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According to a study, as much as 90% of cats over the age of 12 suffer from arthritis. Yet only 13% of cats with arthritis are getting diagnosed. This indicates we need to raise awareness about feline osteoarthritis. To do so, we need to get familiar with the topic.

What is Osteoarthritis (OA) in Cats?

Osteoarthritis (OA) in cats is a painful, chronic, and progressive joint disease due to cartilage degeneration and loss. Cartilage acts like a cushion – softens the blow and rubbing between two bone surfaces.

When damaged, the bones rub against each other resulting in inflammation. This gave the disease its name – “osteo” is the Greek word for bone, “arthro” for joint, and “-itis” is the suffix indicating inflammation.

Osteoarthritis is also known as arthritis or degenerative joint disease (DJD).

What are the Causes of Arthritis in Cats?

The causes of feline arthritis can be categorized into three groups – natural wear and tear, genetics, and traumatic injuries.

Natural Wear and Tear

As cats grow old, it is normal for the joints to become damaged – prolonged and continuous rubbing eventually takes its toll. However, growing old is not the only cause of arthritis – the following causes, genetics, and injuries factor in, as well.

Genetics

Due to underlying joint conditions, certain cat breeds are predisposed to arthritis. For example, Maine Coone cats, Persians, and Siamese cats often have hip dysplasia. Patella luxation is frequently reported in Abyssinian and Devon Rex cats, and Scottish Fold cats have abnormally developed cartilage that results in arthritis in multiple joints.

Traumatic Injuries

Fractures, dislocations, and other musculoskeletal injuries increase the risk of arthritis. Cats, especially outdoor cats, are prone to road traffic accidents. Injured joints are more likely to become arthritic joints over time.

What Are the Symptoms of Cat Arthritis?

Here is a list of the signs and symptoms of arthritis in cats:
• Decreased mobility
• Difficulty jumping up or down
• Difficulty climbing up or down stairs
• Difficulty getting up or standing
• Decreased grooming
• Changes in urination habits
• Changes in defecation habits
• Decreased appetite
• Hunched sleeping position
• Sensitivity to touch and petting
• Excessive vocalization (meowing)

Depending on the arthritis severity, some cats can show behavioral changes, like:
• Withdrawing
• Increased irritability
• Aggression

 

How is Feline Osteoarthritis Diagnosed?

The diagnosis is based on an orthopedic examination. The vet will inspect the joints and check for swelling, pain, changes in the range of motion, and crepitus. To confirm the diagnosis, they order x-rays. If the x-rays show signs of degenerative joint disease, arthritis is confirmed.

Feline Arthritis: Causes, Signs & Treatment Options - Petspemf feline arthritis 1

 

What is the Treatment for Feline Arthritis?

Sadly, arthritis in cats cannot be treated. However, it can be managed. Managing an arthritic cat requires a multimodal approach – combining different techniques and methods. For better understanding, we will review them.

Pain Management

Pain management is the first and most important step in managing feline arthritis. However, pain management in cats can be tricky.

First, the pain meds safe for long-term use in cats are limited. Cats are hard to medicate – they dislike oral meds and cannot be tricked into swallowing as dogs can. Here are some pain medication options:

  • NSAIDs: The pain medication of choice are non-steroid anti-inflammatory drugs (NSAIDs). In cats, only two NSAIDs are safe for prolonged use – robenacoxib and meloxicam. However, they still require cautious use – the cat needs to be monitored, and blood parameters frequently checked to avoid side effects.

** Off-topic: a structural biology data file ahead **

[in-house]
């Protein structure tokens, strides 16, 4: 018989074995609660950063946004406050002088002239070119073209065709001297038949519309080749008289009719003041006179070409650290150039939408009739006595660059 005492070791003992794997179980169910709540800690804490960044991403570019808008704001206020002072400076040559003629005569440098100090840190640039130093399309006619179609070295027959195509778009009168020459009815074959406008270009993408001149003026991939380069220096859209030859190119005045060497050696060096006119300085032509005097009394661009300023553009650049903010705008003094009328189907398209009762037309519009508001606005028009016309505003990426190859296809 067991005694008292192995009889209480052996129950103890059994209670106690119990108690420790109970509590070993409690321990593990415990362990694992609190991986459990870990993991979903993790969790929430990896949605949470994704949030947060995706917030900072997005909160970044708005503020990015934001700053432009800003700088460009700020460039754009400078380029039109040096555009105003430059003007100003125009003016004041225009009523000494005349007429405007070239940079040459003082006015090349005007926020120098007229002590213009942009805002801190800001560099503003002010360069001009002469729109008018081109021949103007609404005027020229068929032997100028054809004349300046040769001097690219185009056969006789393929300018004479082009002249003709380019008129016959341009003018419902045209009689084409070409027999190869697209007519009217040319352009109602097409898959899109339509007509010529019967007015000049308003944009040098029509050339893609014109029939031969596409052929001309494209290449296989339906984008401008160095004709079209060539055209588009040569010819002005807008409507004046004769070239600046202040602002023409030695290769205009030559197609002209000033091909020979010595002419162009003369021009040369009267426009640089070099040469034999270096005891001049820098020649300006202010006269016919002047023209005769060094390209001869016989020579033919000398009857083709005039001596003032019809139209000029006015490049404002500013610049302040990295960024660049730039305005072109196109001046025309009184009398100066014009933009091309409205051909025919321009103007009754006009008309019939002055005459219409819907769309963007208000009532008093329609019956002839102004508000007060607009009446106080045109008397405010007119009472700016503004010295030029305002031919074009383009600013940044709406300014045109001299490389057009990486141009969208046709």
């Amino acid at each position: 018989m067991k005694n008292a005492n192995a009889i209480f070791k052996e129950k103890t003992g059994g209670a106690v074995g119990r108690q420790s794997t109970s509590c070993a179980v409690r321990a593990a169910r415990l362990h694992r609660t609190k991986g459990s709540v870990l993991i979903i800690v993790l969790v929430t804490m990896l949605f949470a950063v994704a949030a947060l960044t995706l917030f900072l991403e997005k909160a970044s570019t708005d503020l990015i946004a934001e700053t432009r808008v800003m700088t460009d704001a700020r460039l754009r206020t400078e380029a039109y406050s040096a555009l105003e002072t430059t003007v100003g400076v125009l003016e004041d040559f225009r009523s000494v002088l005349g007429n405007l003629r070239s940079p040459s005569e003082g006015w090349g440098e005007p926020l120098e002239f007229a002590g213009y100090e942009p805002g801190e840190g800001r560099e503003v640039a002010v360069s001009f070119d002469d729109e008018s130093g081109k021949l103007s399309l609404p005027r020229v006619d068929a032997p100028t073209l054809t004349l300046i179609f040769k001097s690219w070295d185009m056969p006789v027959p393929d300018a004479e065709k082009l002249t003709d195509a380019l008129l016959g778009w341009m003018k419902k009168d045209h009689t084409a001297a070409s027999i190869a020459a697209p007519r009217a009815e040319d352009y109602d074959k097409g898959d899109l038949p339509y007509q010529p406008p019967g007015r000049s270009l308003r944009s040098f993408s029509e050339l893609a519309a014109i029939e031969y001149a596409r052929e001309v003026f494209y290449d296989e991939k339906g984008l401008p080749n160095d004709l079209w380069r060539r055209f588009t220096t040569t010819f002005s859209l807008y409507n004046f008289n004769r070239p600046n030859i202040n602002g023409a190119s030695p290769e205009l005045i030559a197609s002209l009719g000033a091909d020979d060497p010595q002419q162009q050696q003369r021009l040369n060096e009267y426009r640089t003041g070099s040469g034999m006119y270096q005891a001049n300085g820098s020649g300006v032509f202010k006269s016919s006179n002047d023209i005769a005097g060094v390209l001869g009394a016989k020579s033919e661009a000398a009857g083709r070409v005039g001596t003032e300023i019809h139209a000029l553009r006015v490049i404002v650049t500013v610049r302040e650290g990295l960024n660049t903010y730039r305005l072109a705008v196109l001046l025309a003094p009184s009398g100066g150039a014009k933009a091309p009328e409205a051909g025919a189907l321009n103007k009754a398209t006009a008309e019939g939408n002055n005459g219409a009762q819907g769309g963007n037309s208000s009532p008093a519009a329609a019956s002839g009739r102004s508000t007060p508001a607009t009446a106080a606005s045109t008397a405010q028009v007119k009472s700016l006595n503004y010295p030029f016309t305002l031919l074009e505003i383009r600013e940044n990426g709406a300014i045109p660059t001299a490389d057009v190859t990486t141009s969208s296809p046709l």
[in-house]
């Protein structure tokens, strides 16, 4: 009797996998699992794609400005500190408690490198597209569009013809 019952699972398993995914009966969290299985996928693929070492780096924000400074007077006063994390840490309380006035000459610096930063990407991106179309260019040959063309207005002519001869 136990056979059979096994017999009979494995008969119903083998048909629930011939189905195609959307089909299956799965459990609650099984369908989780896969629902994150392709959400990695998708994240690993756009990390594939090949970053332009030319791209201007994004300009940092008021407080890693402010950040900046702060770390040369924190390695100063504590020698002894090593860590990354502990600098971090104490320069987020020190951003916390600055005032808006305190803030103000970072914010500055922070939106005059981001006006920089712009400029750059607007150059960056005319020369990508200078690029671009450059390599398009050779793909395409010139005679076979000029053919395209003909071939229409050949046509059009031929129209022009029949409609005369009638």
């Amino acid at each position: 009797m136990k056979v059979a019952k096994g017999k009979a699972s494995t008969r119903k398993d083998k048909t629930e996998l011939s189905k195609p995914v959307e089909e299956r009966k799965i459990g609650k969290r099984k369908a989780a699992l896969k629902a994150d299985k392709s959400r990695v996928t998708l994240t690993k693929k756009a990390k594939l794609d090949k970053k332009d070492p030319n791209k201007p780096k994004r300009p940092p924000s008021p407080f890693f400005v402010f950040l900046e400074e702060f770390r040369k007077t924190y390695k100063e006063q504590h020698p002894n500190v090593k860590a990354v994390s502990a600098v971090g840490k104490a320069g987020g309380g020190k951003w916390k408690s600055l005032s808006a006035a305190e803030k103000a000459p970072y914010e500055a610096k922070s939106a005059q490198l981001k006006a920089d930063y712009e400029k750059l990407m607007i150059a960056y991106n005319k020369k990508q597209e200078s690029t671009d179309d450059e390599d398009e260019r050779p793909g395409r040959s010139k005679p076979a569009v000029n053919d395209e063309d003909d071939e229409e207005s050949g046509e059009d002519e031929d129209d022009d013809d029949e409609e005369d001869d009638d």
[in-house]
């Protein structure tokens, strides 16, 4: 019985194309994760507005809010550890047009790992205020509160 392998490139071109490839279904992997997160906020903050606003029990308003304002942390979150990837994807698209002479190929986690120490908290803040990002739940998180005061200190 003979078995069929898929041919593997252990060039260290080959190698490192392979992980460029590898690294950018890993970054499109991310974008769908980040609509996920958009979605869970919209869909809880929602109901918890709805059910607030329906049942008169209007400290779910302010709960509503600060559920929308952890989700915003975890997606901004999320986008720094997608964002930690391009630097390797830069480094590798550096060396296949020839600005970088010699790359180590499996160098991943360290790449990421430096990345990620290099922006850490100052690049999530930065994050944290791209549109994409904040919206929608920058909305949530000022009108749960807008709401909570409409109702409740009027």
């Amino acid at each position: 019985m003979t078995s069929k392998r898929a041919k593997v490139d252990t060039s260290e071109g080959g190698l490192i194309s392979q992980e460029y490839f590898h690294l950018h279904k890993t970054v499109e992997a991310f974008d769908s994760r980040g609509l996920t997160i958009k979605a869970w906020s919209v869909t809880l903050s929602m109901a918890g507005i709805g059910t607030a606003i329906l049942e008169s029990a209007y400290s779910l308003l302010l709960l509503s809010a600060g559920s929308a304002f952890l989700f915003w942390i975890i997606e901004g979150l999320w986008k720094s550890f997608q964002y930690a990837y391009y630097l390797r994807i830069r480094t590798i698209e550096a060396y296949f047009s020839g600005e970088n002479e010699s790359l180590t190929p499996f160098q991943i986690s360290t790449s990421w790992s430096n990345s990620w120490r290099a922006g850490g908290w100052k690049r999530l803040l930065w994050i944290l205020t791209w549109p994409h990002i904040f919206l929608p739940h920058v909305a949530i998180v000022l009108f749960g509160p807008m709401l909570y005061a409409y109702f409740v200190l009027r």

• Opioids: Opioids are reserved for cats with more severe joint pain. Opioids maintain the cat’s quality of life and are effective for chronic pain. Common opioids are morphine, fentanyl, buprenorphine, and hydromorphone.
  • Solensia: This year, the FDA approved the first monoclonal antibody (mAb) drug for controlling arthritis-related pain in cats – Solensia, a monthly injectable drug with Frunevetmab as an active ingredient. Frunevetmab is a cat-specific monoclonal antibody. In simpler words, it is a type of protein that can attach to another protein called nerve growth factor (NGF). NGF is responsible for managing pain. When Frunevetmab and NGF bind, they disable the pain signal from reaching the brain.

While discussing pain meds for cats, we need to say that you should never use over-the-counter pain medications in cats. Many everyday painkillers for humans are toxic to cats.

 

Nutraceuticals

Nutraceutical is the fancy medical term for a dietary supplement. When dealing with arthritis, popular supplements are glucosamine, chondroitin, Green-Lipped Mussels (GLM), Methylsulfonylmethane (MSM), CBD oil, etc.

However, the efficacy of these nutraceuticals in managing feline arthritis has yet to be definitively proven (there are more studies supporting their benefits for arthritic dogs but not cats).

 

Specialized Diet

Omega-3 fatty acids are at the center of attention when it comes to specialized diets for arthritic patients. Studies show that supplementation with fish oil (a rich source of omega fatty acids) relieves arthritis symptoms and improves mobility. This is because omegas have potent anti-inflammatory features.

Plus, an omega-rich diet can help with weight loss, which is also essential for cats with arthritis.

Feline Arthritis: Causes, Signs & Treatment Options - Petspemf feline arthritis 2

 

Weight Control

In cats, obesity is not a proven risk factor for arthritis. However, studies show that 14% of arthritic cats are obese. Therefore, weight loss in obese cats and lean body maintenance in normal cats are vital parts of the arthritis management plan.

The two pillars of body weight control in cats are a low-calorie diet and physical activity. Regular weight monitoring will help keep the goals straight.

 

Environmental Aids

We all know that cats are creatures of habit, and not being able to complete their routines can have a negative impact. This is where environmental aids kick in. Environmental management will make the life of the arthritic cat much easier.